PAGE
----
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Unmasked was born as a sacred space to embrace authenticity, to be truly free, without expectation, fear or judgment. In this space, we believe that music and people are the most important pillars.
Over the past five years, we have worked hard to put together forward-thinking line-ups, giving exposure both to international artists and local talents, proving how much we care about music.
On the other side, we wanted to find a way to thank our crowd as we feel it deserves.
That’s why we have decided to launch a brand new project, rooted in the energy that makes each of our parties memorable.
We are starting The dancefloor has spoken, a series of interviews to London clubbers, people you might have danced with or chatted to in the smoking area of our clubs.
The project celebrates the time spent dancing together, at Unmasked as in any other party in town. Our goal is to hear from the dancefloor, understand its rules (and the absence of them!) and put a new spotlight on the crowd.
We want to celebrate the authenticity and uniqueness of our beloved community, sharing the best stories and memories.
The project starts with a super interview with Lulu, but keep your eyes peeled on this site.
The next one might be you!

Q: Hello Lulu! We are thrilled to have you for the first episode of our series, The Dancefloor has spoken. Thank you for accepting our invitation and for taking the time to answer a few questions.

A: Hi Guys! Thank you so much for having me. I feel very much honored!

Q: Can you tell us something about yourself? Who is Lulu and, more importantly, who is Lulu when she dances?

A: I identify as a transgender woman, pansexual with quite a bit of sass I'd like to think! I have been dancing my whole life. I used to be a professional dancer once upon a time, so I use dancing as a form of self-expression. For who I am now, of course, for who I was in the past and all the different stages I have been through.


Q: How did you get into techno and what do you like about the genre?

A: When I was training as a dancer, I had a teacher who would use tracks from artists like Trentemøller during class. That’s when I started to open up more towards electronics and techno, I believe. It all grew up quite quickly once I moved to London, with a variety of techno clubs that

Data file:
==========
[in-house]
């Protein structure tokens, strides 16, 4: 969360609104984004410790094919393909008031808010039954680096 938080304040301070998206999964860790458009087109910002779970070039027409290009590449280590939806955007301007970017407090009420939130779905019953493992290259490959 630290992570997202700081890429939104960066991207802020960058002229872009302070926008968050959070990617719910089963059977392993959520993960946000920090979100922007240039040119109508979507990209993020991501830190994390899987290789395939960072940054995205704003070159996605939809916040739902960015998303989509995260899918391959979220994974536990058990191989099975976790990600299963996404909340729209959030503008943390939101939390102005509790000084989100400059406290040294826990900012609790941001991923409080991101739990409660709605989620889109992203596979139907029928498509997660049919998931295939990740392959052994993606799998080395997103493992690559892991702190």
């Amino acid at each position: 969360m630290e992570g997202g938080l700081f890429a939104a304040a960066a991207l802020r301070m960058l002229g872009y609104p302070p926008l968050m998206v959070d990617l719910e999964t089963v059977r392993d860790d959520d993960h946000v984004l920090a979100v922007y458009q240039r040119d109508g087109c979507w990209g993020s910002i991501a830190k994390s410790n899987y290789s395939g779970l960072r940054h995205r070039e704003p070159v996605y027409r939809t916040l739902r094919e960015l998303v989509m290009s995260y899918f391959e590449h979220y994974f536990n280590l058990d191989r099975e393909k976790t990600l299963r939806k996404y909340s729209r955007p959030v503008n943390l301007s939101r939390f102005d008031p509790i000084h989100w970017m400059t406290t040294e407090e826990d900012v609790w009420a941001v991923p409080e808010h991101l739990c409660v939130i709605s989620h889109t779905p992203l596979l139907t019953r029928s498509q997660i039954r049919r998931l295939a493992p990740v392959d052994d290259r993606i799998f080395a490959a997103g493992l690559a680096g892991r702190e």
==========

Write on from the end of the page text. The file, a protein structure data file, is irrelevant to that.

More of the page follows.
the city has to offer. Needless to say that Kaos and HTBX were the breakthroughs into the darker sounds of techno and into finding the queer techno scene.

Q: What do you think makes our scene in London so special?

A: I find London so special because we have built a community around our techno nights. We love and support each other through the difficulties in life and, of course, we celebrate during the weekend, dancing to the dark sounds of music.

Q: Do you think there’s anything missing? Or is there anything that you would like to see more of?

A: I don't think by this point we have much missing, we have built a pretty strong scene if you ask me! I think I would love to see more art and performances within the club scene. I believe curating strong visuals makes the whole experience more interesting and memorable.

Q: Is there any artist that you haven’t seen playing in London yet and you’d love to?

A: We are so lucky in London that I feel I have seen literally everyone I wanted to see. Currently, I look forward to seeing new artists and more of the local talents that we have a real connection with.

Q: Is there any story happened on the dance-floor that you want to share with us?

A: A lot has happened on the dancefloor over the years! I think the greatest memory I have is when two friends of mine told me they got engaged, I literally burst into tears of joy! We celebrate life and grief through music, together. These are strong and remarkable experiences, I believe, for myself and for the community.

Interview By / Stefania Trinchero.

Photo Credit Zbigniew Kotkiewicz - IG @zbigniewkotkiewicz

Published / 12.03.2020

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